5

To say for instance 'a 30-year-old female Japanese doctor', is there a rule as to the order of complements?

日本(人?)の30歳の女の医者

医者の30歳の女の日本人

Are all orders created equal? Are some allowed and some not? Does changing the order change the meaning (a little, a lot)?

7

の is a very flexible particle, but there is one strict rule: the last noun is the main noun. Others serve as modifiers.

  • 日本人の医者 a Japanese doctor / a doctor who is Japanese
  • 医者の日本人 a Japanese person who is a doctor

If you want to say "a 30-year-old female Japanese doctor", doctor is the main word, so your translation should not end with 女 or 日本人. Besides this rule, the order of modifies is flexible as long as changing the order does not introduce ambiguity. In your case, the following phrases are all grammatical and at least understandable.

  • 30歳の女の日本人の医者
  • 女の30歳の日本人の医者
  • 30歳の日本人の女の医者
  • 日本人の30歳の女の医者
  • 女の日本人の30歳の医者
  • 日本人の女の30歳の医者

But native speakers don't usually say something like this in reality. Using three or more の's in succession tends to be seen as unsophisticated. You can reduce at least one の by using 女医 ("female doctor") instead of 女の医者:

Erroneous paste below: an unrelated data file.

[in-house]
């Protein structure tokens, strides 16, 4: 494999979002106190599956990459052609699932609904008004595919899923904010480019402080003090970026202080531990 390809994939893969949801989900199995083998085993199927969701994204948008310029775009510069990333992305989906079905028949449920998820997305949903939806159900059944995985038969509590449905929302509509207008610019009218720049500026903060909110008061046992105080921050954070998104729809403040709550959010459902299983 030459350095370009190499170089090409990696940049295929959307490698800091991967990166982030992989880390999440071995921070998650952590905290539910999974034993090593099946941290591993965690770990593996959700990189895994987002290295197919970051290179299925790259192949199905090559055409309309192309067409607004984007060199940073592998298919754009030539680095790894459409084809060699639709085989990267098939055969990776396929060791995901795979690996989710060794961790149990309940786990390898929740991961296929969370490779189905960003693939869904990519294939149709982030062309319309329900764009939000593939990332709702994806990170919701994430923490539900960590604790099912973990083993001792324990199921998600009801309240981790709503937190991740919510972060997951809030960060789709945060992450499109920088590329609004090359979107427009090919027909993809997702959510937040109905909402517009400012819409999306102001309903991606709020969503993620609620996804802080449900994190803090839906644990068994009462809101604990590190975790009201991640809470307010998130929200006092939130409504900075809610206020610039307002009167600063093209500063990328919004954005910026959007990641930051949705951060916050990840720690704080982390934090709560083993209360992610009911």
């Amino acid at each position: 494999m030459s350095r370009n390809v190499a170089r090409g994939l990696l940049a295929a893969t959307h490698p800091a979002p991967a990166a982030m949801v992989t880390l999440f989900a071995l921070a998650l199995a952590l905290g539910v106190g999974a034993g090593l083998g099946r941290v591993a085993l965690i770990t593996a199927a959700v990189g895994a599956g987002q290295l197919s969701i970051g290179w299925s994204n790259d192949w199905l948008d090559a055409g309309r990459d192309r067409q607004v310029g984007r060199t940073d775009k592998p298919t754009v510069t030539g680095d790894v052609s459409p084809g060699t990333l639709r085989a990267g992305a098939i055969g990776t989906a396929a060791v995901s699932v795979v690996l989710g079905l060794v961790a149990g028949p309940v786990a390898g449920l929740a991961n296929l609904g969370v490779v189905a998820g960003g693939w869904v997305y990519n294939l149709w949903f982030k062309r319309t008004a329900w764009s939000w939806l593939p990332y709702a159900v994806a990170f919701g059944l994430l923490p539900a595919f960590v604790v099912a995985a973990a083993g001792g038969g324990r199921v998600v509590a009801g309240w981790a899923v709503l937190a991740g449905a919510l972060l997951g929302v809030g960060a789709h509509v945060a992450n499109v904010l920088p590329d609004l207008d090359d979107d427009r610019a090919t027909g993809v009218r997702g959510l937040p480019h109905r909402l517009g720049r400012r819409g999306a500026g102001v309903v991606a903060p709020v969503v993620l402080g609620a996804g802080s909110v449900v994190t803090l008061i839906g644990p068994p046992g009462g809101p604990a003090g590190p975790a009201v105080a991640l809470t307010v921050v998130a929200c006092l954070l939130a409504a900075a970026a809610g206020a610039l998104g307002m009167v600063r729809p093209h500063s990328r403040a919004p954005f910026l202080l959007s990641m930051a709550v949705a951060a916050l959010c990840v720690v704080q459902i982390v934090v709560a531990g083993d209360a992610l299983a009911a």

• 30歳の日本人の女医

In this case の after 日本人 can be omitted, too, because ~人 is often used like a prefix:

  • 30歳の日本人女医

Lastly, please keep in mind that changing the word order may result in a change in meaning.

  • 30歳の女の話 a story of a 30-year-old woman
  • 女の30歳の話 (incorrect)
  • 太郎の友達の本 a book of Taro's friend
  • 友達の太郎の本 a book of my friend Taro
  • 'prematurely' means 'too early'. Is this what you mean? – Mathieu Bouville Mar 29 at 6:43
  • To sum up: fairly free order provided that (i) the last word is the main one, (ii) there is no ambiguity and (iii) the list is kept rather short. – Mathieu Bouville Mar 29 at 7:12
  • @MathieuBouville Yes. And "prematurely" was not the right word, thank you for pointing it out. – naruto Mar 29 at 7:36
  • Interesting that there's a word 女医 but not 男医. – kandyman Mar 29 at 12:37

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